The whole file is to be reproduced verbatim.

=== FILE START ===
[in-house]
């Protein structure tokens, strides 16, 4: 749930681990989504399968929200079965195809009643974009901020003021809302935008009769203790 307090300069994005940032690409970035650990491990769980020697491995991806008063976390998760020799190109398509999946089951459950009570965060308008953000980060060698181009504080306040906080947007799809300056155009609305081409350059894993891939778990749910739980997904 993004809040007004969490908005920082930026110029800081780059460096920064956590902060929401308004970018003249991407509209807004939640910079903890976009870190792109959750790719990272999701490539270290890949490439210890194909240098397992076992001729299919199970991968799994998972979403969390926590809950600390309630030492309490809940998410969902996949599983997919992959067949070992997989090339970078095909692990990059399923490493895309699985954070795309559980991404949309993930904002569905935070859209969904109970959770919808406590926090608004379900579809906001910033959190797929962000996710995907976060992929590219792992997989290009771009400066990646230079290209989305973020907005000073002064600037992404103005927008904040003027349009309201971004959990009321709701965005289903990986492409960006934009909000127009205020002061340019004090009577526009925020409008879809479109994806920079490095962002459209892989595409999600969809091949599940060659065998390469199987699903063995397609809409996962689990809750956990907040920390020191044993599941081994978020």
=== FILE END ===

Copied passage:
[in-house]
């Protein structure tokens, strides 16, 4: 749930681990989504399968929200079965195809009643974009901020003021809302935008009769203790 307090300069994005940032690409970035650990491990769980020697491995991806008063976390998760020799190109398509999946089951459950009570965060308008953000980060060698181009504080306040906080947007799809300056155009609305081409350059894993891939778990749910739980997904 993004809040007004969490908005920082930026110029800081780059460096920064956590902060929401308004970018003249991407509209807004939640910079903890976009870190792109959750790719990272999701490539270290890949490439210890194909240098397992076992001729299919199970991968799994998972979403969390926590809950600390309630030492309490809940998410969902996949599983997919992959067949070992997989090339970078095909692990990059399923490493895309699985954070795309559980991404949309993930904002569905935070859209969904109970959770919808406590926090608004379900579809906001910033959190797929962000996710995907976060992929590219792992997989290009771009400066990646230079290209989305973020907005000073002064600037992404103005927008904040003027349009309201971004959990009321709701965005289903990986492409960006934009909000127009205020002061340019004090009577526009925020409008879809479109994806920079490095962002459209892989595409999600969809091949599940060659065998390469199987699903063995397609809409996962689990809750956990907040920390020191044993599941081994978020």